For years Microsoft endured Apple's abuse, as its competitor aired scores of commercials, slowly convincing computer users that Windows was an error-prone, virus-burdened, inefficient, impotent OS. Now Microsoft has fired back with the culmination of its $300M USD advertising counterattack -- a series of pointed commercials developed by Crispin Porter + Boguksy.
In the first commercial, a “Laptop Hunter” named Lauren looked at Mac computers only to find them overpriced. Commenting that she "wasn't cool enough" for a Mac, she ended up buying an HP notebook instead.
Now a second commercial has come out and is looking to continue the attack on Apple. In the new commercial, a young engineer and recent college graduate named Giampaolo goes hunting for a laptop when offered $1,500 by Microsoft's secret ad agents. Giampaolo goes to a number of shops, including an Apple store.
While impressed with the Apple MacBook Air’s looks, which he calls "so sexy", it’s what he finds inside that is ugly. Giampaolo, who labels himself as "tech-savvy", instead chooses the HP HDX 16 -- a PC with an Intel 2.4GHz Core 2 Duo, NVIDIA GeForce 9600M GT graphics, 4GB of RAM, and a 500GB drive, which he finds at his local Fry's Electronics. He gets the computer for $1,099. A comparable machine with a smaller 15" screen (albeit with "Millions of Colors"), would have cost $2,499 at the Apple store.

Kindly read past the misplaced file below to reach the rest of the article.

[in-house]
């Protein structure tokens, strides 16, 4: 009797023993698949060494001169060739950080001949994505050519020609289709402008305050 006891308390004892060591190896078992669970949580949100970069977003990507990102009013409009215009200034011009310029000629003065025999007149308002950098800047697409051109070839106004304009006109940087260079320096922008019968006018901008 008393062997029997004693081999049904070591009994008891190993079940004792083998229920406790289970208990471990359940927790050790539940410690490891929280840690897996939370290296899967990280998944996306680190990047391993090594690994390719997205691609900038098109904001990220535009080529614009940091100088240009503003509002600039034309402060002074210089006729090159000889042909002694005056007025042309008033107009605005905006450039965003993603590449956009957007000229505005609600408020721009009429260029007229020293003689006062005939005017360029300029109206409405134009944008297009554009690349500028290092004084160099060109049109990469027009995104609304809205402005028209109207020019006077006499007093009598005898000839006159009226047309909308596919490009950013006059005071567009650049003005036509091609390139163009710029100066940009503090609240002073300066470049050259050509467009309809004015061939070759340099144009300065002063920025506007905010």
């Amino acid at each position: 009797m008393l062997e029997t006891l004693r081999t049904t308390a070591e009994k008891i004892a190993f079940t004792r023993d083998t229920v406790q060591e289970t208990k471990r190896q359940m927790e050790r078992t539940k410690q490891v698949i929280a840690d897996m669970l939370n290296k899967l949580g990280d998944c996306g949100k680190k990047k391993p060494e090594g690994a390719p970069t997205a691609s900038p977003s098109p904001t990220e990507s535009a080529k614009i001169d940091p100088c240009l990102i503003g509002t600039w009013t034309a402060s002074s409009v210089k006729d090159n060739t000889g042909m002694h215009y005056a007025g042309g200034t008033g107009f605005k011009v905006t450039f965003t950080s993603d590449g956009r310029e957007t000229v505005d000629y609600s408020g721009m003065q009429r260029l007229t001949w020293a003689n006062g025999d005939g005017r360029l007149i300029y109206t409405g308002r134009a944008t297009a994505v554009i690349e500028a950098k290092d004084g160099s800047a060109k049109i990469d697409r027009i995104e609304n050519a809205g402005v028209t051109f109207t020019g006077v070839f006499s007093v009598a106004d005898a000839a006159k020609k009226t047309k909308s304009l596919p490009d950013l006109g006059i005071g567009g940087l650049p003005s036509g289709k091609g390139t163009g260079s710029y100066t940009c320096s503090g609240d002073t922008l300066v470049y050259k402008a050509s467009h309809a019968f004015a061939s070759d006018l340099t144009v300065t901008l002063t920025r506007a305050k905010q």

Pocketing over $300 after taxes, he comments, "Macs, to me, are more about the aesthetics than they are the computing power. I don't wanna pay for the brand, I wanna pay for the computer."
Giampaolo ends up taking home the computer and a little extra money. Of his purchase he says, "You can't beat that."
Critics of the first commercial aren't likely to be happy with the second. Some are accusing Microsoft of favoritism of HP computers (both shoppers picked HPs) or have gone as far as to claim the commercials are scripted. Crispin Porter + Boguksy insists that they're 100 percent authentic.
Whichever side of the aisle you fall, it’s clear that Microsoft is targeting its rival much more aggressively. In particular, it's making a strong case that Apple users pay for the brand, not the computer, a message driven home both by Microsoft CEO Steve Ballmer, and by the new commercial
You can watch the latest commercial here.